Friday, November 02, 2007

Rural editor, urban columnist say anonymity allows intimidated rural residents to speak out

In small towns, writing a controversial letter to the editor can be a recipe for disaster — because everyone knows the face that goes with the author's name when it's published. That's why some community newspapers break from standard journalistic practice and allow anonymous letters, so people are not afraid to say what they really think, writes Connie Schultz in a column in today's edition of The Plain Dealer in Cleveland.

She highlights The Mountain Eagle in Whitesburg, Ky. (located on Encarta map), which has a feature called "Speak Your Piece" for residents to have their say — anonymously. The comments sometimes take up two full pages of the broadsheet paper in the heart of the Central Appalachian coalfield.

"We live in a rural county," Eagle Editor Ben Gish told Schultz. "Politics can be rough here, and some politicians give letter-writers a hard time. In the early 1970s, police beat up the kids of parents who wrote letters criticizing police brutality. Or someone wrote a letter criticizing the coal industry or a politician and their family members would lose their jobs." (Gish and Schulz didn't mention this, but also in the 1970s, the Eagle's office was firebombed and a Whitesburg policeman was found responsible.)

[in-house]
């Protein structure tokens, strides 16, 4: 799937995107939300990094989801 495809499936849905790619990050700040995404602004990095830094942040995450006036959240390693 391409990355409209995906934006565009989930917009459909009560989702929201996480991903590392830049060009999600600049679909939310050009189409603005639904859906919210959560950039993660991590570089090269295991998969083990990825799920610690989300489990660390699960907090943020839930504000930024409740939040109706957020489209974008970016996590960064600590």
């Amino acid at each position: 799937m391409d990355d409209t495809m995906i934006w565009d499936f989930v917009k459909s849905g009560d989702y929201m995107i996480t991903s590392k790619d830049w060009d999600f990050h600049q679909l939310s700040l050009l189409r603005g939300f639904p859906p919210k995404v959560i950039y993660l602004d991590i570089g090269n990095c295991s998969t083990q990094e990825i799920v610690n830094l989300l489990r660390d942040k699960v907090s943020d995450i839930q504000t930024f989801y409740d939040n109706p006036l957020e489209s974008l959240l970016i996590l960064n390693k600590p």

Schultz also quotes Bill Reader, an Ohio University journalism professor who led the editorial page of the Centre Daily Times in State College, Pa., in the late 1990s. She said he helped her come to the realization that anonymous letters can play a big part in community journalism. More than anything, the option to remain anonymous would inspire more people to write letters, Schultz writes. "One national survey found that 35 percent of those who have never sent a letter to the editor would if they didn't have to identify themselves. Whose voices are being silenced by our insistence that regular citizens meet the same standard as those of us paid to give our opinion?"

Reader says writers who want anonymity should be considered on a case-by-case basis: "Judge the letter on its merits. Is it a novel opinion? Is it well-articulated? If we give the space to readers, they'll see the newspaper is the place to go to air ideas." (Read more)

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